DETROIT – Justin Abdelkader grew up a fan of the Red Wings, now it appears that the Muskegon, Mich., native will get to spend his entire NHL career with the organization.
That’s because on Thursday, the club announced they signed Abdelkader to a seven-year contract extension, which is reportedly worth $29.75 million and carries with it a $4.25-million annual salary cap hit.
“To hopefully end my career here in Detroit is a dream come true for me,” Abdelkader said. “When you come into the league you never know how long you’ll be on a team. But it’s been very special for me and I’m very thankful, obviously, to the Ilitch family, Mr. and Mrs. Ilitch, Ken Holland, the management team, my teammates throughout my years here.”
The 28-year-old Abdelkader is one of the Wings’ best and most versatile forwards, having finished fourth in team scoring last season with 23 goals. He was off to a quick start this season – scoring four goals, including a pair of game-winners in the first two games – but has since cooled.
His early performance earned him recognition as the NHL’s First Star of the Week, on Oct. 12. Since then, Abdelkader has just two assists and is a minus-6.
Without Johan Franzen in the lineup, the Red Wings have really leaned on Abdelkader to be a productive power forward, who can make life miserable for opposing goaltenders while creating second- and third-chance scoring opportunities for the Wings.
In his seventh full season with the Red Wings, Abdelkader, who was a second-round draft pick in 2005, has produced 65 goals and 139 points in 413 regular-season games. Through 15 games, he has four goals and seven points with a minus-2 rating.
“He does a lot of things,” coach Jeff Blashill said. “He’s real valuable to this organization and this team. First of all he’s a bit unique in the sense that we don’t have a whole bunch of power forwards. He’s a power forward when he’s playing his best. He can be a net-front guy on the power play, he can kill penalties. He’s very versatile and good in that role as a power forward.”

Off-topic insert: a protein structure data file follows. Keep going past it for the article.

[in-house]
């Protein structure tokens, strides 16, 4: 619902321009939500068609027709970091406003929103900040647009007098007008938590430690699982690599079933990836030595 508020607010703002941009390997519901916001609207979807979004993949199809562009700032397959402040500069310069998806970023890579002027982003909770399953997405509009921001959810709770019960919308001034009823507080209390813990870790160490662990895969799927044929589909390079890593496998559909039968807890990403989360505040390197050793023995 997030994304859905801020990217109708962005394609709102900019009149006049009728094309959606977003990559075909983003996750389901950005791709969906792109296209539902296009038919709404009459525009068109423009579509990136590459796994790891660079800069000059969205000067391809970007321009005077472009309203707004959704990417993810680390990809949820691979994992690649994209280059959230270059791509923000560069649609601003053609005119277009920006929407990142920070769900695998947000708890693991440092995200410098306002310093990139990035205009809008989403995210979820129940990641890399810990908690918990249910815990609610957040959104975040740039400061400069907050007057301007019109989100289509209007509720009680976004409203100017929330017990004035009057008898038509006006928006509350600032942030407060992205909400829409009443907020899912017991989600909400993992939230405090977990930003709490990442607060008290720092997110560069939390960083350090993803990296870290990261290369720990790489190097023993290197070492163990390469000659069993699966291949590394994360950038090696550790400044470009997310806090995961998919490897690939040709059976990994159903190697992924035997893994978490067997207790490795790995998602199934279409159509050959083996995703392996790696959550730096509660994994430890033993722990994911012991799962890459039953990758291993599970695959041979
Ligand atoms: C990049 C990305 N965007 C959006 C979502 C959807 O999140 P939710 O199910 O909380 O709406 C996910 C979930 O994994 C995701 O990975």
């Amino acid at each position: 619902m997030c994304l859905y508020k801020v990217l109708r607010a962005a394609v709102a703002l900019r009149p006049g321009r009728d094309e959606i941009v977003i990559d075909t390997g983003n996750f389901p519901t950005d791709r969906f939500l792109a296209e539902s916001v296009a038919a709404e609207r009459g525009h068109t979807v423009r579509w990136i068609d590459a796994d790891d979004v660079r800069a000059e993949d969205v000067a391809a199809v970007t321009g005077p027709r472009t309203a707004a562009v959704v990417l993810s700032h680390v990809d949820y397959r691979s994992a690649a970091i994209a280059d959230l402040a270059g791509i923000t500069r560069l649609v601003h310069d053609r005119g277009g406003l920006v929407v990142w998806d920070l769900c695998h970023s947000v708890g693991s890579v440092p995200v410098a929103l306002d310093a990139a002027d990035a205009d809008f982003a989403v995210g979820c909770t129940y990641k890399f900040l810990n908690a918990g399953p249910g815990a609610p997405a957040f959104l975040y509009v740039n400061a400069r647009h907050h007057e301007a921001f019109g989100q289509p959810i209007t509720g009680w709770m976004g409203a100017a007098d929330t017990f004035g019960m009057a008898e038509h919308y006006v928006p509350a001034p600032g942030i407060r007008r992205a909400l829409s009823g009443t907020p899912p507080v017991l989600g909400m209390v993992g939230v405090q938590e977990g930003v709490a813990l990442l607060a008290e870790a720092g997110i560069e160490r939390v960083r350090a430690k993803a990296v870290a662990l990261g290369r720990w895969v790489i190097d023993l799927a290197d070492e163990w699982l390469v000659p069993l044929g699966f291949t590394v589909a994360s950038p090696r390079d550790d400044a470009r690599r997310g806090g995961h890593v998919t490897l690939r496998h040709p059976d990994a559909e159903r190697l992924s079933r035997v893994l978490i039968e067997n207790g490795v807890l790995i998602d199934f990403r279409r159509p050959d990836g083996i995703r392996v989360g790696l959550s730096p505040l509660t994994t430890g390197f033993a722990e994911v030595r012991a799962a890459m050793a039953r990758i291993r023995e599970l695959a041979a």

Versatility and strength on the puck are definitely key components for Abdelkader, who can play top-six minutes or be an affective grinding agitator on the third line.
It’s a combination that Wings general manager Ken Holland said made it important to lock up Abdelkader now and not allow him to test the free-agency market, where he would certainly draw interest from other clubs.
“He’s a person that I think Jeff Blashill and I are looking to going forward to eventually be one of the leaders on the team,” Holland said. “At some point in time we’re going to need some of the younger people in the organization on the team to take a bigger leadership role. He’s one of them.”
But Thursday, Abdelkader remained steadfast in his desire to stay with the Red Wings.
“For me I’m very happy and content here in Detroit,” he said. “This is where I want to be. This is where I’m from. The organization has been great to me since I walked in the door, helped my develop into the player and the person I am today, and I’m very thankful for that.
“Now, to get the opportunity to spend the rest of my career here and finish a Red Wing is something that gives me butterflies and gets me excited. Each and every day of putting the Red Wings sweater on is something special and you can never take it for granted, and I don’t. Just look forward to the future. It should be a bright future for us.”
The seven-year deal, which runs through the 2022-23 season, is currently the team’s longest on the books. The deal for captain Henrik Zetterberg goes through 2020-21. Franzen and Jonathan Ericsson have contracts that expire after the 2019-20 season.
A former Michigan State standout, Abdelkader – who received his business degree last month from the East Lansing university – will be 36 years old when the contract expires.
“I wanted to make it clear in negotiations that I wanted to stay here and be here long term,” Abdelkader said. “So it worked out that we could get a seven-year deal. I’m excited. I’m gonna keep fully committing myself to this team, this organization on and off the ice, and do what I can to be a leader.”
While some are critical of the term that Holland gave to Abdelkader, the GM said theuse pundits don’t know the individual like he does.
“I know the person. I know his passion, I know his commitment,” Holland said. “I’m with him every day. … If you’re outside the organization you might have some hesitation but I know the person. I’ve watched him since he was 18 years of age. I know his commitment. I know what he’s all about. So I think at the end of the day if it’s too long, you worry about it six years from now. The most important thing was to get him signed up. I know I’ve talked to some people in the industry that think it’s a fabulous deal for us. I think it’s a fabulous deal because we’ve found a way to keep him signed and we couldn’t afford to lose him.”